This breaks backward compatibility. It is reasonable for existing code to look specifically for errc::invalid_argument and errc::result_out_of_range; introducing a new error condition can change the meaning of such code.
D. Assign value to special values
Seems to be the only feasible thing to do.

“What special values” is the question. Here is a table to sort out the choices:

Idea Underflow Overflow
Python ±0. ±inf
Popular strtod impl. ±0. ±HUGE_VAL
strtod ±[0,finite_min_v<T>] ±HUGE_VAL
LWG 3081[2] ±[0,finite_min_v<T>] ±finite_max_v<T>
P2827 ±0. ±1.

The observation is that no special value is perfect without error handling. For example, even with a subnormal number, the relative quantization error can be significant. Therefore, this paper proposes an option that is portable, specified, and boolean-testable simultaneously but obviously mandates error handling.

As a probably unimportant detail, assigning any special value can be observed in some backward-incompatible fashion. A strict reading of the standard can tell you that “from_chars never assign value to a non-finite value.” So errors could be handled like this:

auto v = quiet_NaN_v<double>;
std::from_chars(first, last, v);
if (not std::isfinite(v))
    /* ec != errc() */

But this is rather atypical. Regardless, let’s bump a version year in the feature testing macros.


None at the time of writing, but as easy as this patch:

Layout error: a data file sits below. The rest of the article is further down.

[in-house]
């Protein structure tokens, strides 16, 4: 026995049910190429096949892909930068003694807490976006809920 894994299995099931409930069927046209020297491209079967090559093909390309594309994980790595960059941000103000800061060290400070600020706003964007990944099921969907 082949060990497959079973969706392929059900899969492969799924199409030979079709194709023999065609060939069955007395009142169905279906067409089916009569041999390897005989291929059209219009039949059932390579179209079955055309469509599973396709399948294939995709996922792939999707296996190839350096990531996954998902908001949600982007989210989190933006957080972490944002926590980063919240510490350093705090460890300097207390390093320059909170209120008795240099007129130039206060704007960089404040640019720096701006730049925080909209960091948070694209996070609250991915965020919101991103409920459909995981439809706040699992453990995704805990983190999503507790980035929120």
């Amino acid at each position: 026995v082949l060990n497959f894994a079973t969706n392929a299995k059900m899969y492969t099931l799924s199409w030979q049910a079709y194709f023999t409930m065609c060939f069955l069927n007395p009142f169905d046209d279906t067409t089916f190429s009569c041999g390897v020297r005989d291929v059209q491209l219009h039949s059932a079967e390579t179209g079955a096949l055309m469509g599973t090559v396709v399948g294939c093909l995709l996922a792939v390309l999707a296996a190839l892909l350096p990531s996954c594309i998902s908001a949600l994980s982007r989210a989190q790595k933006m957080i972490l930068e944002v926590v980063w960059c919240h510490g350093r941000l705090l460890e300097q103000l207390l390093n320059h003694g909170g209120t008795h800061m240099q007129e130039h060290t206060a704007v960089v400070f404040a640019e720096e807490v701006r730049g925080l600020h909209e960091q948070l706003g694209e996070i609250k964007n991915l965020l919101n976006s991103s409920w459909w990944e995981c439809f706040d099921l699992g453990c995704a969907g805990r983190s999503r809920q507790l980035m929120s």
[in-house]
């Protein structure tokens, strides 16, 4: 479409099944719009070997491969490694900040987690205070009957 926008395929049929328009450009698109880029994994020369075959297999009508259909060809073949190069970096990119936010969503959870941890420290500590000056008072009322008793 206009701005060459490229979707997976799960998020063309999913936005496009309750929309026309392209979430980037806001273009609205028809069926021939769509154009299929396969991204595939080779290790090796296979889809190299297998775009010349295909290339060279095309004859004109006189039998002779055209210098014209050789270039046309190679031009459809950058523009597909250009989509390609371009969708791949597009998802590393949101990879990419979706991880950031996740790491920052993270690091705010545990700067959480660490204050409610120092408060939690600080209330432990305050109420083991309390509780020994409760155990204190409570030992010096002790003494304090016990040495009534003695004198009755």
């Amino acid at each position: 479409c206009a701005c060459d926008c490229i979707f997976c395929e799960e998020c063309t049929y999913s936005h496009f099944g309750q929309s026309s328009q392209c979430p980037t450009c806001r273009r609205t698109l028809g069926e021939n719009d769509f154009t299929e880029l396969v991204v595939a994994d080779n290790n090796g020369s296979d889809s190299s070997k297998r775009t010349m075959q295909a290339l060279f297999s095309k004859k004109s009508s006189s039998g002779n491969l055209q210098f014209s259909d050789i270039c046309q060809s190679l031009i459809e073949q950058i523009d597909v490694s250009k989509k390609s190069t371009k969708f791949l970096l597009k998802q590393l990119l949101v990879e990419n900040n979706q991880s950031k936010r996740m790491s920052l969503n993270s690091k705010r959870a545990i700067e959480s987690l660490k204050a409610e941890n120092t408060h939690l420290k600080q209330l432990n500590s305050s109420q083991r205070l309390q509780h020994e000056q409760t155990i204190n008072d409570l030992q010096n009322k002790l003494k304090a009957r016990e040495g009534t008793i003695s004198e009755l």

As you can see, the underlying algorithm has full knowledge of underflow/overflow, but today a standard library implementation must mask this fact to be compliant.


The wording is relative to N4964.

from_chars_result from_chars(const char* first, const char* last, floating-point-type& value,
                             chars_format fmt = chars_format::general);

Preconditions: fmt has the value of one of the enumerators of chars_format.

Effects: The pattern is the expected form of the subject sequence in the "C" locale, as described for strtod, except that


Let the value of the string matching the pattern be V. V is extraordinary if V is a nonzero value with ordinary accuracy would have magnitude either too large for the representation with full precision in floating-point-type or less than the minimum normalized number in the type. It is implementation-defined whether V with ordinary accuracy and the magnitude of the minimum normalized number is extraordinary. If V is extraordinary, the member ec of the return value is equal to errc::result_out_of_range, and value is assigned to

In any case,Otherwise, the resulting value is one of at most two floating-point values closest to the value of the string matching the patternV.

Feature test macro

Update values in [version.syn], header <version> synopsis:

[Drafting note: from_chars has no individual feature testing macro. –end note]

#define __cpp_lib_to_chars         201611L20XXXXL // also in <charconv>


  1. P0067R5 Elementary string conversions, revision 5. ↩︎

  2. LWG 3081 Floating point from_chars API does not distinguish between overflow and underflow. ↩︎